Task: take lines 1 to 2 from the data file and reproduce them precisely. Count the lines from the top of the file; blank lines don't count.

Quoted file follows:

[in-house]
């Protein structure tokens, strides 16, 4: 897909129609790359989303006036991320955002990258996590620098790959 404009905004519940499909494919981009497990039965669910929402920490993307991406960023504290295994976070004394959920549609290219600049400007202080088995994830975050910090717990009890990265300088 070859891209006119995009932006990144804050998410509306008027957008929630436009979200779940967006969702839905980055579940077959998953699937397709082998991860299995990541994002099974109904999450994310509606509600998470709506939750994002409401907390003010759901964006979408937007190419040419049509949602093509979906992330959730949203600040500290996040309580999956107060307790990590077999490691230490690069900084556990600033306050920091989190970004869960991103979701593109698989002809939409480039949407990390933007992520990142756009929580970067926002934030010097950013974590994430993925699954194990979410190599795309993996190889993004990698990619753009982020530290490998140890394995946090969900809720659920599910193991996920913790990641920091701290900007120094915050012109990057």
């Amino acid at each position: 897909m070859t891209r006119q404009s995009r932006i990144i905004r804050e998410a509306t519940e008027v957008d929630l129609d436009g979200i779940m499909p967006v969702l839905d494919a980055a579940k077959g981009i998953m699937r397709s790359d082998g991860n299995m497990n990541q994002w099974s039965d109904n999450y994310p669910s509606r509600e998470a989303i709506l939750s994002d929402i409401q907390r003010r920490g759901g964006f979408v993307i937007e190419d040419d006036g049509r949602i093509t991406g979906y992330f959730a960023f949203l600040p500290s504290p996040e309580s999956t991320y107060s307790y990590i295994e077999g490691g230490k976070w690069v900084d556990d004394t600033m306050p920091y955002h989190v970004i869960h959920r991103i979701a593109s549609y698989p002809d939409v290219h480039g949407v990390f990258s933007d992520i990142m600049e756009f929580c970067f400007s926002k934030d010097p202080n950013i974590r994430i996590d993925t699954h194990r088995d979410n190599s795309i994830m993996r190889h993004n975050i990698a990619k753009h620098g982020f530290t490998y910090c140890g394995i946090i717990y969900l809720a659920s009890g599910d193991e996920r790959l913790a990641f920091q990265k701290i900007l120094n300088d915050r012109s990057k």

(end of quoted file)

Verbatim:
[in-house]
């Protein structure tokens, strides 16, 4: 897909129609790359989303006036991320955002990258996590620098790959 404009905004519940499909494919981009497990039965669910929402920490993307991406960023504290295994976070004394959920549609290219600049400007202080088995994830975050910090717990009890990265300088 070859891209006119995009932006990144804050998410509306008027957008929630436009979200779940967006969702839905980055579940077959998953699937397709082998991860299995990541994002099974109904999450994310509606509600998470709506939750994002409401907390003010759901964006979408937007190419040419049509949602093509979906992330959730949203600040500290996040309580999956107060307790990590077999490691230490690069900084556990600033306050920091989190970004869960991103979701593109698989002809939409480039949407990390933007992520990142756009929580970067926002934030010097950013974590994430993925699954194990979410190599795309993996190889993004990698990619753009982020530290490998140890394995946090969900809720659920599910193991996920913790990641920091701290900007120094915050012109990057």